Thread: MBA in USA

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Financial Aid
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Student of Masters in Management at University of Auckland
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Financial Aid - June 10th, 2006

Financial Aid

It is important to understand that most universities do not offer financial assistance to international students for a program like MBA. The few who manage tuition waivers and assistantships usually get it after they reach the university and usually after a semester.

It still makes sense to take a loan. This is because the kind of jobs that you would get on completion of the MBA program, you should manage to pay back your loans within a year or two.

A typical loan required for an MBA program in a mid tier university in US would be about Rs. 15 lakhs. (Many banks offer education loans)

On completion of an MBA, you would typically get a job with an average salary of say US $ 60,000 per annum (This could vary depending on how you perform in your program and job interviews). Remember, you have to perform well in your program to get jobs.

After taxes and expenses, you could easily save about US $ 10,000-15,000 or more a year. This means you can pay back your loans in about two years. Imagine, trying to earn this kind of money anywhere in the world in such a short time. That's USA for you.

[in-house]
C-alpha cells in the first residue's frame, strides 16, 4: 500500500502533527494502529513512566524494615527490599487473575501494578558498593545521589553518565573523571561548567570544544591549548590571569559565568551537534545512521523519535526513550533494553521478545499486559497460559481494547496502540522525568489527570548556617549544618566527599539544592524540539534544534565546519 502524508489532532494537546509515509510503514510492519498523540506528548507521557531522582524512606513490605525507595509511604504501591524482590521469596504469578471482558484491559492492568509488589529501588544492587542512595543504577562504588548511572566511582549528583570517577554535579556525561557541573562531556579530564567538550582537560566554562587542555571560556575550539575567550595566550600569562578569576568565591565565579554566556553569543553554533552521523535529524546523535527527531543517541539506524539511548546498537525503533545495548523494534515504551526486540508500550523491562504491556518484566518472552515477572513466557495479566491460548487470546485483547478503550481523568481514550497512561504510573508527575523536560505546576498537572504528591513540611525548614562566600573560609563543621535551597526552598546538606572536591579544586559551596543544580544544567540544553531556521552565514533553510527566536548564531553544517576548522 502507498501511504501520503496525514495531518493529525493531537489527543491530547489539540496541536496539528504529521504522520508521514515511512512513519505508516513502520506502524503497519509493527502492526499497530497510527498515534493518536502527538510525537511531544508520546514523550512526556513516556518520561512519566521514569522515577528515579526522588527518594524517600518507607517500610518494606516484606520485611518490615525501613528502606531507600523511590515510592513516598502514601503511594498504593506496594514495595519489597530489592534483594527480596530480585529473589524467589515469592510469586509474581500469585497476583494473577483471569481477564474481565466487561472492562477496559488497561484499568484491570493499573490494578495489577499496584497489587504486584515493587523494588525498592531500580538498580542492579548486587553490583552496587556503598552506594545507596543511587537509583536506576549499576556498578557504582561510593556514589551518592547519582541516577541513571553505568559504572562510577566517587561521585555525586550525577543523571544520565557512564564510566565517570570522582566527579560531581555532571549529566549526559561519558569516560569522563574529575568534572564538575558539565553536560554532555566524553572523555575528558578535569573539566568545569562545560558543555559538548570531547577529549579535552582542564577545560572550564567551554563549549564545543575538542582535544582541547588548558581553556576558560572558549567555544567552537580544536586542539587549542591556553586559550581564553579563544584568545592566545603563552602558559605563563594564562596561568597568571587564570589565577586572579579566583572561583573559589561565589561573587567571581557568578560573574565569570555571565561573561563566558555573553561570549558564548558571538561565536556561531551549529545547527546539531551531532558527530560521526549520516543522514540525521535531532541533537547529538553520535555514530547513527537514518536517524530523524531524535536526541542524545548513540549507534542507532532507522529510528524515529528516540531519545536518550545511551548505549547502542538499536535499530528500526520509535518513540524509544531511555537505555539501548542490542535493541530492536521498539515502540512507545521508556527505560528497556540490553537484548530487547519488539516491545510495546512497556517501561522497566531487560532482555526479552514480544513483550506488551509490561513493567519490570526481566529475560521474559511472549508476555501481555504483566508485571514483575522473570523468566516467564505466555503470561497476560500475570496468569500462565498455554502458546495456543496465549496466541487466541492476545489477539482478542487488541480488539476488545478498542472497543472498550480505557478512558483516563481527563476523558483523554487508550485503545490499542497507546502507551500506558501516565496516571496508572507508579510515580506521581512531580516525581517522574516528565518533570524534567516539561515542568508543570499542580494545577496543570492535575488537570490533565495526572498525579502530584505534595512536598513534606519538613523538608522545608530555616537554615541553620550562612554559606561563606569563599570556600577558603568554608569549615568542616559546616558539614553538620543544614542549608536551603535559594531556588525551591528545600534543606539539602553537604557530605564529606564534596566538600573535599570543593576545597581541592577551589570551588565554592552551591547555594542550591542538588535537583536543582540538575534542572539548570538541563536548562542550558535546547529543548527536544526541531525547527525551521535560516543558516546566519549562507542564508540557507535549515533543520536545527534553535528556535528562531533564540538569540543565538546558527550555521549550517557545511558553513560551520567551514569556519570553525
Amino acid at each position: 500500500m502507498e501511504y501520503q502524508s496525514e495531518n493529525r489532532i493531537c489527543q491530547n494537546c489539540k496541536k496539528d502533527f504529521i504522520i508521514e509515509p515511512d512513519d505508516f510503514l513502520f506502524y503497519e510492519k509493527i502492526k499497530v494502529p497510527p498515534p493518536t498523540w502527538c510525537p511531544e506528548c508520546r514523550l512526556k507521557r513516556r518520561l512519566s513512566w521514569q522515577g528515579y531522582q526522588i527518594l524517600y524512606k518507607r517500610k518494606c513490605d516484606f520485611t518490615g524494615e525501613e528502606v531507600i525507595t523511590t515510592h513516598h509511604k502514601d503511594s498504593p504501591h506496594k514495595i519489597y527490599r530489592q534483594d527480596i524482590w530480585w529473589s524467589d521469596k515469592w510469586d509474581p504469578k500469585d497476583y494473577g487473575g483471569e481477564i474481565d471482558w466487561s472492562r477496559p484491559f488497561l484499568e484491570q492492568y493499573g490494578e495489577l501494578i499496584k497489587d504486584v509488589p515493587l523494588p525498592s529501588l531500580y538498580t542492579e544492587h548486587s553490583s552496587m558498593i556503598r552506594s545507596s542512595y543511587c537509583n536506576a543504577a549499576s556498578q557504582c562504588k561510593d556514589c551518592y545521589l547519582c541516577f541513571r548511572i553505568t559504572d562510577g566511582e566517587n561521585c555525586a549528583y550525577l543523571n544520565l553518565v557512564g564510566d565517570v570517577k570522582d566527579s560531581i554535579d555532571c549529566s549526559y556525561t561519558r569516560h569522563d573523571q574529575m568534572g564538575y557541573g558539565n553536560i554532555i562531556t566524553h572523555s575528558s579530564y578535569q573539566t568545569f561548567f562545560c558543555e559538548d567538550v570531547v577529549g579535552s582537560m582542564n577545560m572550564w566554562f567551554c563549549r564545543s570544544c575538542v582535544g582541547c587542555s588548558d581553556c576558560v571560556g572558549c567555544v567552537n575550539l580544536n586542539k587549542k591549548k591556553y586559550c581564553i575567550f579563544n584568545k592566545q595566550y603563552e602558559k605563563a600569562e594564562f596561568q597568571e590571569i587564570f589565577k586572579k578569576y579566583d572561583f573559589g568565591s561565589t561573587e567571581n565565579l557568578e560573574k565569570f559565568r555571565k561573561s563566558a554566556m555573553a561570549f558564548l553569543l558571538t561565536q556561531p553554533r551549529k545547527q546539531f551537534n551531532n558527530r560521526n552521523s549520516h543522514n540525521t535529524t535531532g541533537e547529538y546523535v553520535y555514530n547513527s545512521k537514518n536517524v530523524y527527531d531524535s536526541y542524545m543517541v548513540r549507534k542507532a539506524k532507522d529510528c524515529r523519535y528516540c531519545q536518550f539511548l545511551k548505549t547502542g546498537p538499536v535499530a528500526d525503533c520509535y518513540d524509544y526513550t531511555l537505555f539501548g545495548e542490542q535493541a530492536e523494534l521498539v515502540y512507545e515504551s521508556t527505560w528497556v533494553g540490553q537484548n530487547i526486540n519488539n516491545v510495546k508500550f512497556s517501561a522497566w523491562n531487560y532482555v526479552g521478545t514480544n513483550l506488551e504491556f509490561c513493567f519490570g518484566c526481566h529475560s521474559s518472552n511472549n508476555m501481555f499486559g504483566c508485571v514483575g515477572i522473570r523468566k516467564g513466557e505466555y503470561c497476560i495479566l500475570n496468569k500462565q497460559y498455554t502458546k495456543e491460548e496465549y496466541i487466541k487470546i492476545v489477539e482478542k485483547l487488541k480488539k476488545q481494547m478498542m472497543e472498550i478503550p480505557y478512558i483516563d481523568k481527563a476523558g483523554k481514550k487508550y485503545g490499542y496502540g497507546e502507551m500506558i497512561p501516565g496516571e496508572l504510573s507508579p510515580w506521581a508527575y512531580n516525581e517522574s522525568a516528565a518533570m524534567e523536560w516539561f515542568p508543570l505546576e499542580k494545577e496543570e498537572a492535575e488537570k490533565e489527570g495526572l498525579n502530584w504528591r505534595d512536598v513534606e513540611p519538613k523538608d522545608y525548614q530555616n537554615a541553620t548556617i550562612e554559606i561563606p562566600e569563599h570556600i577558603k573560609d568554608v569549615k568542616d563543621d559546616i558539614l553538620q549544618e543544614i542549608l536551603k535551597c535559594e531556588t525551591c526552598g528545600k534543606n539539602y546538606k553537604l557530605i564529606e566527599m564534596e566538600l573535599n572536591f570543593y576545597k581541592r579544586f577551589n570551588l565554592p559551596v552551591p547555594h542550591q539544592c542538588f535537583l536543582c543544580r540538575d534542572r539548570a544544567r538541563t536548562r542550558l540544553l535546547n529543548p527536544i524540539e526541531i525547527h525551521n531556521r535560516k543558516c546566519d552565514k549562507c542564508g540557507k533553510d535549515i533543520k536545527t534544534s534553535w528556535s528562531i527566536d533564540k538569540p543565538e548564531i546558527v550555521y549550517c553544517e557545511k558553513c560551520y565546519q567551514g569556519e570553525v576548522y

Coming back to the types of financial aid, we have:



This is perhaps the simplest option of all. The university presents an official estimate of study and living expenses, and you get a letter or affidavit from your parents or a rich relative, in which they declare their income and support for your studies. This is satisfactory for both the university and the visa authorities.


University Funding

This kind of funding is usually the most common. Unfortunately, most of the university funding is for research based and science programs and not for the MBA programs. The different types of financial help available:

Types of Assistance

Merit based assistance is awarded in many forms, from tuition waivers, various types of assistantships, to fellowships. The most common are listed here :

1. Tuition Waiver : This means that the student does not have to pay the tuition fees at the university. However, general fees (for the use of university facilities like the library, computers, and sports and health services) usually have to be borne by the student. A tuition waiver is frequently awarded in conjunction with a scholarship or teaching/research assistantship.
2. Scholarship / Fellowship : This is usually an outright grant based on the student’s academic ability and performance. Hence, Only a truly outstanding student may be considered for this type of award, before enrolling at the university. A full scholarship would pay for a student’s entire living expenses at that university, whereas a partial scholarship would require additional funds from the student. These awards are few and very competitive.
3. Assistantship : Most students who receive assistance usually do so in the form of an assistantship, i.e. a cash stipend sufficient for their living expenses, and/or tuition waiver. To get this, they have to work for a maximum of 20 hours per week. This work normally consists of teaching and research activities. Teaching assistantships are more likely to be in universities, which have large undergraduate classes whereas research assistantships tend to be more common in those fields and universities in which considerable research is in progress. Information brochures of most universities give this information.